Abstract: Reinterpreting Corporate Identity: History and Innovation at Pendleton Woolen Mills

Richard S. Hobbs

Abstract

The history of Pendleton Woolen Mills provides a case study of how an understanding of a company’s history, culture, and ownership has contributed to the firm’s survival as an entirely US-based operation for more than a century, long after most of Pendleton’s competitors either failed or moved their operations overseas.  An iconic American company founded in 1909, Pendleton is family owned and managed, and traces its roots back six generations to the arrival of Thomas Kay in Oregon in 1863.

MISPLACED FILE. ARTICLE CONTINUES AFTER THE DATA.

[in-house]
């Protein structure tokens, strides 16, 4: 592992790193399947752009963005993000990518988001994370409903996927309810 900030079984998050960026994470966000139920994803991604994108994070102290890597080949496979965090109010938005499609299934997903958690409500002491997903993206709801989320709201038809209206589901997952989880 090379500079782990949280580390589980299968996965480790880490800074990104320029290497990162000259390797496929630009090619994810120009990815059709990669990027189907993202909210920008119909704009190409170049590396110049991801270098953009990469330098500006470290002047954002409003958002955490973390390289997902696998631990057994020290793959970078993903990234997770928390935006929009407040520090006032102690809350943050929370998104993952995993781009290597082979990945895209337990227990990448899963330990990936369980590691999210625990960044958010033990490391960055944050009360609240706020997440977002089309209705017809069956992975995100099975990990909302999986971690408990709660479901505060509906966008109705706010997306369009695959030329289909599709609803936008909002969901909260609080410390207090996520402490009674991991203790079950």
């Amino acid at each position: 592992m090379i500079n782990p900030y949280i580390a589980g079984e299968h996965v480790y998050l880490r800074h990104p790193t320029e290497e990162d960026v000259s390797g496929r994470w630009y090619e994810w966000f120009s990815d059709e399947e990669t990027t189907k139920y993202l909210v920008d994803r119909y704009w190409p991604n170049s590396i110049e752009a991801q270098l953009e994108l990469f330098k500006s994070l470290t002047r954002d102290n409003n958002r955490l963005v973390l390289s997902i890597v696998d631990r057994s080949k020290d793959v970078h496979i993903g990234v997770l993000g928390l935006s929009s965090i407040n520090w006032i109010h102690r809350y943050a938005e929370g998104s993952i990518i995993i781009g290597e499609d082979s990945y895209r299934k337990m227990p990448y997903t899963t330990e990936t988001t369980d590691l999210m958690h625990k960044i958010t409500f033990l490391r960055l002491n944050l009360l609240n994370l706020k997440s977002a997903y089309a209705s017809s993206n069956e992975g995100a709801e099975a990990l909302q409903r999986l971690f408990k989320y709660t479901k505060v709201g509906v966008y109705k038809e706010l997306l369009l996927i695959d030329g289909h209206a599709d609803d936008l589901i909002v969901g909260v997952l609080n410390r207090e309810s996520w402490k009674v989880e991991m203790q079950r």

Five distinctive features of the company’s culture are interwoven throughout its history: (1) Alliance with Native American tribes and use of native-inspired designs; (2) corporate organization based on vertically integrated structure, from raw wool to finished retail products—combined with thorough understanding of the woolen industry; (3) a commitment to making and selling premium quality merchandise; (4) ownership’s value system centered on loyalty and the “Golden Rule”; and (5) fiscal conservatism.  These features form the core of the corporate identity—a  platform of constraints that have served the company well for 107 years.  Their evolution in response to changing economic conditions and historical events is an instructive story of innovation, adaptation, and success.